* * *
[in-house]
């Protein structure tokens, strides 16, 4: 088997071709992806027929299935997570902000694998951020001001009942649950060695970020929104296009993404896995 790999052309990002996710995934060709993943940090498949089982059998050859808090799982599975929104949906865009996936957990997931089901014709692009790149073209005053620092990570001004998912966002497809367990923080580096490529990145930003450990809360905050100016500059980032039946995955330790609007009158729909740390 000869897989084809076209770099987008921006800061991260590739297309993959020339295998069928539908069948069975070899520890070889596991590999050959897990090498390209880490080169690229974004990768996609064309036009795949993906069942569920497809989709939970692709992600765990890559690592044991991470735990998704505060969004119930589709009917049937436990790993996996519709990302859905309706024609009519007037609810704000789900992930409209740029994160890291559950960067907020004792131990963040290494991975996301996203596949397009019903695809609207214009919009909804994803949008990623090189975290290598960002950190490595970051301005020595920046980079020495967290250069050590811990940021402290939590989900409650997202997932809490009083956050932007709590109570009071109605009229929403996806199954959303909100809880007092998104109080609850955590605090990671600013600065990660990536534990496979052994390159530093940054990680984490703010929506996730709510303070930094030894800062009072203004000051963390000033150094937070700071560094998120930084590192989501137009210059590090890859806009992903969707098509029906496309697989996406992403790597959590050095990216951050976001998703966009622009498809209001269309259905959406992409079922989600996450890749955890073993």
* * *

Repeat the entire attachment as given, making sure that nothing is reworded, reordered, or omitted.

[in-house]
């Protein structure tokens, strides 16, 4: 088997071709992806027929299935997570902000694998951020001001009942649950060695970020929104296009993404896995 790999052309990002996710995934060709993943940090498949089982059998050859808090799982599975929104949906865009996936957990997931089901014709692009790149073209005053620092990570001004998912966002497809367990923080580096490529990145930003450990809360905050100016500059980032039946995955330790609007009158729909740390 000869897989084809076209770099987008921006800061991260590739297309993959020339295998069928539908069948069975070899520890070889596991590999050959897990090498390209880490080169690229974004990768996609064309036009795949993906069942569920497809989709939970692709992600765990890559690592044991991470735990998704505060969004119930589709009917049937436990790993996996519709990302859905309706024609009519007037609810704000789900992930409209740029994160890291559950960067907020004792131990963040290494991975996301996203596949397009019903695809609207214009919009909804994803949008990623090189975290290598960002950190490595970051301005020595920046980079020495967290250069050590811990940021402290939590989900409650997202997932809490009083956050932007709590109570009071109605009229929403996806199954959303909100809880007092998104109080609850955590605090990671600013600065990660990536534990496979052994390159530093940054990680984490703010929506996730709510303070930094030894800062009072203004000051963390000033150094937070700071560094998120930084590192989501137009210059590090890859806009992903969707098509029906496309697989996406992403790597959590050095990216951050976001998703966009622009498809209001269309259905959406992409079922989600996450890749955890073993």